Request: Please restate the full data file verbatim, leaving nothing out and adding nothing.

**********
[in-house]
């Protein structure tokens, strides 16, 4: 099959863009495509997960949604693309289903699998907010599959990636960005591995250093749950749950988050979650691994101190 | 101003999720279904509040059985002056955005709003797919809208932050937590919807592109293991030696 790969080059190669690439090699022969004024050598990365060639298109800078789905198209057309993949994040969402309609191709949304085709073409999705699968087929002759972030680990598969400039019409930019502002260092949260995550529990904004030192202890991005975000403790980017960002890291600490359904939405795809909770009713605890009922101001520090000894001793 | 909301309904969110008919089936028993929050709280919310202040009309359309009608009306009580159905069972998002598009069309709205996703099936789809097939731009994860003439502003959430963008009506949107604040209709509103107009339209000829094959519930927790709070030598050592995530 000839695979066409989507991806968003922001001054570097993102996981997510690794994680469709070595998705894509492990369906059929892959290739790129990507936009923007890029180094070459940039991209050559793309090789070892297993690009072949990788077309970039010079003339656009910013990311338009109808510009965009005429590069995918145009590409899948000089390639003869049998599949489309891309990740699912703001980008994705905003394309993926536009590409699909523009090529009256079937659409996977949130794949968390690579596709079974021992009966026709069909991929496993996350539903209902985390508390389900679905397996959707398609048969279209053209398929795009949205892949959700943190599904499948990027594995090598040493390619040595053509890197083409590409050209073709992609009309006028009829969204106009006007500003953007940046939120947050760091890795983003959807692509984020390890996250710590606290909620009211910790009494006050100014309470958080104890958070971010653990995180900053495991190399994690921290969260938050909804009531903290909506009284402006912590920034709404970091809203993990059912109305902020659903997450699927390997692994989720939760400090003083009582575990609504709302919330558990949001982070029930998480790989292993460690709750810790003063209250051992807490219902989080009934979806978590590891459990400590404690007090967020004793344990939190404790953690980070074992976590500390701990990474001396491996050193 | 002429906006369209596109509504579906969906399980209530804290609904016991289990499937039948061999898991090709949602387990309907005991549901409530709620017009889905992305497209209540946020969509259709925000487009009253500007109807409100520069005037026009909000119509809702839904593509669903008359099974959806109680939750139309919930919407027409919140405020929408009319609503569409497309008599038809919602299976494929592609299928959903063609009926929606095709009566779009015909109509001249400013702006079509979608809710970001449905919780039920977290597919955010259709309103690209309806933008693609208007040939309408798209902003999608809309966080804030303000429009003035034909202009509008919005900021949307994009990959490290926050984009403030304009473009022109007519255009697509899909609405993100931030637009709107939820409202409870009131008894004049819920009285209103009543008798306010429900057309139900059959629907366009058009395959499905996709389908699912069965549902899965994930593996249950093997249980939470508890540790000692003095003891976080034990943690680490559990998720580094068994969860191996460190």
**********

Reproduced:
[in-house]
């Protein structure tokens, strides 16, 4: 099959863009495509997960949604693309289903699998907010599959990636960005591995250093749950749950988050979650691994101190 | 101003999720279904509040059985002056955005709003797919809208932050937590919807592109293991030696 790969080059190669690439090699022969004024050598990365060639298109800078789905198209057309993949994040969402309609191709949304085709073409999705699968087929002759972030680990598969400039019409930019502002260092949260995550529990904004030192202890991005975000403790980017960002890291600490359904939405795809909770009713605890009922101001520090000894001793 | 909301309904969110008919089936028993929050709280919310202040009309359309009608009306009580159905069972998002598009069309709205996703099936789809097939731009994860003439502003959430963008009506949107604040209709509103107009339209000829094959519930927790709070030598050592995530 000839695979066409989507991806968003922001001054570097993102996981997510690794994680469709070595998705894509492990369906059929892959290739790129990507936009923007890029180094070459940039991209050559793309090789070892297993690009072949990788077309970039010079003339656009910013990311338009109808510009965009005429590069995918145009590409899948000089390639003869049998599949489309891309990740699912703001980008994705905003394309993926536009590409699909523009090529009256079937659409996977949130794949968390690579596709079974021992009966026709069909991929496993996350539903209902985390508390389900679905397996959707398609048969279209053209398929795009949205892949959700943190599904499948990027594995090598040493390619040595053509890197083409590409050209073709992609009309006028009829969204106009006007500003953007940046939120947050760091890795983003959807692509984020390890996250710590606290909620009211910790009494006050100014309470958080104890958070971010653990995180900053495991190399994690921290969260938050909804009531903290909506009284402006912590920034709404970091809203993990059912109305902020659903997450699927390997692994989720939760400090003083009582575990609504709302919330558990949001982070029930998480790989292993460690709750810790003063209250051992807490219902989080009934979806978590590891459990400590404690007090967020004793344990939190404790953690980070074992976590500390701990990474001396491996050193 | 002429906006369209596109509504579906969906399980209530804290609904016991289990499937039948061999898991090709949602387990309907005991549901409530709620017009889905992305497209209540946020969509259709925000487009009253500007109807409100520069005037026009909000119509809702839904593509669903008359099974959806109680939750139309919930919407027409919140405020929408009319609503569409497309008599038809919602299976494929592609299928959903063609009926929606095709009566779009015909109509001249400013702006079509979608809710970001449905919780039920977290597919955010259709309103690209309806933008693609208007040939309408798209902003999608809309966080804030303000429009003035034909202009509008919005900021949307994009990959490290926050984009403030304009473009022109007519255009697509899909609405993100931030637009709107939820409202409870009131008894004049819920009285209103009543008798306010429900057309139900059959629907366009058009395959499905996709389908699912069965549902899965994930593996249950093997249980939470508890540790000692003095003891976080034990943690680490559990998720580094068994969860191996460190």